The Department of Defense is mulling a proposed rule that would shift responsibility for obtaining audits of certain business systems away from the government and into the hands of the federal contractors themselves, reducing some compliance headaches while creating others.

On July 15, the Defense Department issued a proposed rule to amend the Defense Federal Acquisition Regulation Supplement (DFARS) to allow federal contractors that earn more than $50 million annually in government contracts to use third-party certified public accountants to audit accounting systems; estimating systems; and separate material management and accounting systems.

According to the Defense Department, contractor business systems and internal controls are essential to the government, because they are the first line of defense against waste, fraud, and abuse. “Weak control systems increase the risk of unallowable and unreasonable costs on government contracts,” the department wrote.

Currently, these three business systems—accounting, estimating, and material management and accounting systems—are audited by the Defense Contract Audit Agency (DCAA). A serious backlog of audits, however, is preventing the DCAA from effectively meeting their audit obligations, according to a November 2011 report by the Government Accountability Office, which ultimately spurred the new proposal.

Nicole Owren-Wiest, a partner with law firm Wiley Rein, says that, from a practical standpoint, the rule will, “increase the burden on many contractors and also potential increase risk.” Contractors may have to perform more internal reviews and audits on their business systems, she says.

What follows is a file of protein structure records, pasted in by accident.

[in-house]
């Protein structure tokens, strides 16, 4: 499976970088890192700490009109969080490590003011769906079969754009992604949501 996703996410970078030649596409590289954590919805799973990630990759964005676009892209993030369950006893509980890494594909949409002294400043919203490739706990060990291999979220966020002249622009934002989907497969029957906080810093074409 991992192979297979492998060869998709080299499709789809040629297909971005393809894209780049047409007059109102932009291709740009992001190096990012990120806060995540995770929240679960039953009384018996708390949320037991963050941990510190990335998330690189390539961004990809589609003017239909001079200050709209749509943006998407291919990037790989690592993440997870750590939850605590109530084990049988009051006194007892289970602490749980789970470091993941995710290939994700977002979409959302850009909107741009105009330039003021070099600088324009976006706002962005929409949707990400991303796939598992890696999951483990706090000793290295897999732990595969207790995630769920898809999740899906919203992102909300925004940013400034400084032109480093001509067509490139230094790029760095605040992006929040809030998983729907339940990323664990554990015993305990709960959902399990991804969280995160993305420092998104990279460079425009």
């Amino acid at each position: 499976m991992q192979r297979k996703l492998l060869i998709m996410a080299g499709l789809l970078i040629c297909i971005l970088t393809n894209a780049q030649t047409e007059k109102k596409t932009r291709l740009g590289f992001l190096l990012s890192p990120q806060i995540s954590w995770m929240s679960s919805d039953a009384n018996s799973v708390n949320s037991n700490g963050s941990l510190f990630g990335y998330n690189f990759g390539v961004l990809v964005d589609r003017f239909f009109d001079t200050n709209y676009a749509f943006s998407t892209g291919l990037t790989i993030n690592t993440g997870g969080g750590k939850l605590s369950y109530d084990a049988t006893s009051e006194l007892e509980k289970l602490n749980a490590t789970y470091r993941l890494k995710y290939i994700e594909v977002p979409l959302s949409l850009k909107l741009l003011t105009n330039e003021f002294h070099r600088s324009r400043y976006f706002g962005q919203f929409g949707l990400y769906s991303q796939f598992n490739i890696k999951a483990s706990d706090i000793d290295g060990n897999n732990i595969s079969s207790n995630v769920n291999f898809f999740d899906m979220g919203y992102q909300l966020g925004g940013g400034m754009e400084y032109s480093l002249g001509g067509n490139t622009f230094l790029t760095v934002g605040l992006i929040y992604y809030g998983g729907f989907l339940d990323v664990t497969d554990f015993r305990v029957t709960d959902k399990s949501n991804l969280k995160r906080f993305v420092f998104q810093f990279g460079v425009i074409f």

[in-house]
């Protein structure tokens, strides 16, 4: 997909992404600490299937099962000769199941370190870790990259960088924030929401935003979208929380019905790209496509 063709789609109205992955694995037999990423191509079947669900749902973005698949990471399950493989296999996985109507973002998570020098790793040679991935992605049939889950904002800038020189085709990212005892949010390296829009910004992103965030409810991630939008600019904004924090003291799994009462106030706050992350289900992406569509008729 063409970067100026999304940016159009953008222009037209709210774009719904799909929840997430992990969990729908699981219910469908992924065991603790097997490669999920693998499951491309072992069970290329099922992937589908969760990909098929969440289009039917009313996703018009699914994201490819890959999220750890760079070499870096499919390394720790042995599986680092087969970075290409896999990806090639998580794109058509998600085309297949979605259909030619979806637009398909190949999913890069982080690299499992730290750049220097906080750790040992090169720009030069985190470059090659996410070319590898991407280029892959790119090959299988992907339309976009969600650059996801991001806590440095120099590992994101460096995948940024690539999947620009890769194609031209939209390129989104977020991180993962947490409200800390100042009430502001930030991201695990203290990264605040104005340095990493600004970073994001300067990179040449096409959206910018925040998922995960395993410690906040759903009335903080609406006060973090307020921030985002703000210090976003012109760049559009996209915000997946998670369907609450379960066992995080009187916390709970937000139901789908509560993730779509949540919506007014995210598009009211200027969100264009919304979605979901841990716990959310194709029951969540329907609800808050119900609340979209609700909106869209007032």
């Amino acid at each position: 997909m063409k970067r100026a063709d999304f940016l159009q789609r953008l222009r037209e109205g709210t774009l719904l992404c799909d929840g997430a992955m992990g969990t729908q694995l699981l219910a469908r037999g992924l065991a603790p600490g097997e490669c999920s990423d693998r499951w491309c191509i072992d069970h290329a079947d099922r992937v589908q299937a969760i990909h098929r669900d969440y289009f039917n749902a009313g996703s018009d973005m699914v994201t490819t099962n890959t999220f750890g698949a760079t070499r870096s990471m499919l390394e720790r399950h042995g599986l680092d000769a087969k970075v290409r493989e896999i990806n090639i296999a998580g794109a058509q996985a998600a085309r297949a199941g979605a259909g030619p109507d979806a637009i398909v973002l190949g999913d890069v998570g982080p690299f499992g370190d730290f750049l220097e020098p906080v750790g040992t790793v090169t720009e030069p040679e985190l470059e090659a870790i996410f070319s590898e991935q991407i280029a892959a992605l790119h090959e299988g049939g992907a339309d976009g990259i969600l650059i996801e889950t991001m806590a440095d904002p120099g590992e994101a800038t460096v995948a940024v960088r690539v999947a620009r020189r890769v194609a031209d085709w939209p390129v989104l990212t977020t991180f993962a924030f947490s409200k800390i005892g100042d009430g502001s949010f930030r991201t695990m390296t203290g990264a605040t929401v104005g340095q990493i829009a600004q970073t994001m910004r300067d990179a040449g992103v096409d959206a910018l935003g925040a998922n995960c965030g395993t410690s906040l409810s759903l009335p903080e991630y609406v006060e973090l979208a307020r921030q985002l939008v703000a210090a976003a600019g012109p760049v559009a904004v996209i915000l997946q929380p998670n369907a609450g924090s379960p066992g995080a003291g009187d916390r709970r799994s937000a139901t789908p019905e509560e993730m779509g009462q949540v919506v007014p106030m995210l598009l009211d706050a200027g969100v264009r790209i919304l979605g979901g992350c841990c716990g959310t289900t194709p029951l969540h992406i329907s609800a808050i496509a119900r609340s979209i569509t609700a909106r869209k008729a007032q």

Self-Reporting Requirement

Under the proposed rule, contractors would be required to annually self-certify that their business systems are up to snuff and obtain a CPA audit every three years. The rule also would require contractors to self-report any deficiencies they find. Government auditors and contracting officers then review these self-evaluations and CPA audits at the contracting officers’ discretion.

“Any time you have to certify something to the government, it always comes with risk,” says Susan Cassidy, a partner with Covington & Burling. Contractors who self-certify that their business systems are in compliance must provide to third-party auditors their internal audit work papers and related materials produced in connection with the self-certifications, whereas the production of those same papers would not be required in a DCAA review. “Anything they tell that CPA, ultimately, they’re telling the government,” Cassidy says.

Nicole Mitchell, a partner with accounting firm Aronson, agrees that the rule is “going to be a huge shift” for government contractors, because they’re going to have to conduct timely audits, hire external auditors, and may need to put new internal control reviews in place, if they don’t have them already.

“Once we get through that initial pulling off of the band aid,” the rule may create “a much more efficient process in the long run,” Mitchell says.

More Control

The silver lining of the proposed rule is that it effectively gives contractors greater control over how and when reviews are completed. “When DCAA was doing these audits, you would hear horror stories of contractors that had a two-year long accounting system review, and it was because DCAA would start it and get pulled away because of other priorities,” Mitchell says.

Thus, for contractors who have been waiting on the government to conduct audits and approve their business systems in order to be awarded government contracts, the proposed rule is a welcome development. “For contractors that haven’t had their systems reviewed either at all, or for many years, and are on a wait list for DCAA to do their system reviews, this could be a benefit for them,” Owren-Wiest says.

Whether the rule simplifies the auditing process in practice remains to be seen. “A big question is whether the rule is going to end up duplicating efforts, as opposed to streamlining and making things more efficient,” Kayleigh Scalzo, an associate with law firm Covington & Burling, says. “Certainly, the latter is the goal.”